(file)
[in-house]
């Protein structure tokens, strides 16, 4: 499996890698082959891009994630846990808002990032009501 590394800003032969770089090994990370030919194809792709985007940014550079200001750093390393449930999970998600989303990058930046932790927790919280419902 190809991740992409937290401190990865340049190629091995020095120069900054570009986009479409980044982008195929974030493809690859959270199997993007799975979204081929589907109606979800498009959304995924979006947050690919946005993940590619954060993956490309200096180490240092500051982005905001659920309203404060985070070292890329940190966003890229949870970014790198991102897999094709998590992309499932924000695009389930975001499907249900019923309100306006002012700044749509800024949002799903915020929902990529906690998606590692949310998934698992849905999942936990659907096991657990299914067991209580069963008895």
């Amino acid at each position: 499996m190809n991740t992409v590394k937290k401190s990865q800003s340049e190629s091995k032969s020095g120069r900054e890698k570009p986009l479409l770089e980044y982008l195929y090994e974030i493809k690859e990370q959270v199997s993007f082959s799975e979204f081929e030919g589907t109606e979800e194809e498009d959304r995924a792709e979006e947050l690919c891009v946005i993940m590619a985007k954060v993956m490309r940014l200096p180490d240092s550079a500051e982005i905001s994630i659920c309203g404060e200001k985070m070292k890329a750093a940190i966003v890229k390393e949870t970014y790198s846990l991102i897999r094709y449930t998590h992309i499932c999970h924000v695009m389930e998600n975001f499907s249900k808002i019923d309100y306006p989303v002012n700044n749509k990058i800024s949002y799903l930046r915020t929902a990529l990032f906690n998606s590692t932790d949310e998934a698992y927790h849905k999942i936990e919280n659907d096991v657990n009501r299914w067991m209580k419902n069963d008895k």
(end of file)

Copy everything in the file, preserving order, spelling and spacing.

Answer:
[in-house]
């Protein structure tokens, strides 16, 4: 499996890698082959891009994630846990808002990032009501 590394800003032969770089090994990370030919194809792709985007940014550079200001750093390393449930999970998600989303990058930046932790927790919280419902 190809991740992409937290401190990865340049190629091995020095120069900054570009986009479409980044982008195929974030493809690859959270199997993007799975979204081929589907109606979800498009959304995924979006947050690919946005993940590619954060993956490309200096180490240092500051982005905001659920309203404060985070070292890329940190966003890229949870970014790198991102897999094709998590992309499932924000695009389930975001499907249900019923309100306006002012700044749509800024949002799903915020929902990529906690998606590692949310998934698992849905999942936990659907096991657990299914067991209580069963008895």
């Amino acid at each position: 499996m190809n991740t992409v590394k937290k401190s990865q800003s340049e190629s091995k032969s020095g120069r900054e890698k570009p986009l479409l770089e980044y982008l195929y090994e974030i493809k690859e990370q959270v199997s993007f082959s799975e979204f081929e030919g589907t109606e979800e194809e498009d959304r995924a792709e979006e947050l690919c891009v946005i993940m590619a985007k954060v993956m490309r940014l200096p180490d240092s550079a500051e982005i905001s994630i659920c309203g404060e200001k985070m070292k890329a750093a940190i966003v890229k390393e949870t970014y790198s846990l991102i897999r094709y449930t998590h992309i499932c999970h924000v695009m389930e998600n975001f499907s249900k808002i019923d309100y306006p989303v002012n700044n749509k990058i800024s949002y799903l930046r915020t929902a990529l990032f906690n998606s590692t932790d949310e998934a698992y927790h849905k999942i936990e919280n659907d096991v657990n009501r299914w067991m209580k419902n069963d008895k």